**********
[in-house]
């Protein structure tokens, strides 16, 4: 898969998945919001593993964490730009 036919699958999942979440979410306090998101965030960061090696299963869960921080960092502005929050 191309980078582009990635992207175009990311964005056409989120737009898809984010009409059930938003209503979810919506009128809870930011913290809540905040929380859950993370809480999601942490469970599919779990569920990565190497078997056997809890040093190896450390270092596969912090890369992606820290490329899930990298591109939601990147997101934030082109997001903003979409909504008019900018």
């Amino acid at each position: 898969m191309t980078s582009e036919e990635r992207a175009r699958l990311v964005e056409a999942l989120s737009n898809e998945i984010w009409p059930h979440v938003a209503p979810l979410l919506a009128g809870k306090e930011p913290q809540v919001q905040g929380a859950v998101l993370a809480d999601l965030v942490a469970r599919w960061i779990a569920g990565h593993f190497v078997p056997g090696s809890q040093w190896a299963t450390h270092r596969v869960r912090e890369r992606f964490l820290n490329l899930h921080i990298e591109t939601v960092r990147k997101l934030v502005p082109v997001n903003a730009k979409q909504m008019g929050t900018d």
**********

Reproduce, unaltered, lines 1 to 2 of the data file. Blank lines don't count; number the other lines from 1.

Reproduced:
[in-house]
């Protein structure tokens, strides 16, 4: 898969998945919001593993964490730009 036919699958999942979440979410306090998101965030960061090696299963869960921080960092502005929050 191309980078582009990635992207175009990311964005056409989120737009898809984010009409059930938003209503979810919506009128809870930011913290809540905040929380859950993370809480999601942490469970599919779990569920990565190497078997056997809890040093190896450390270092596969912090890369992606820290490329899930990298591109939601990147997101934030082109997001903003979409909504008019900018």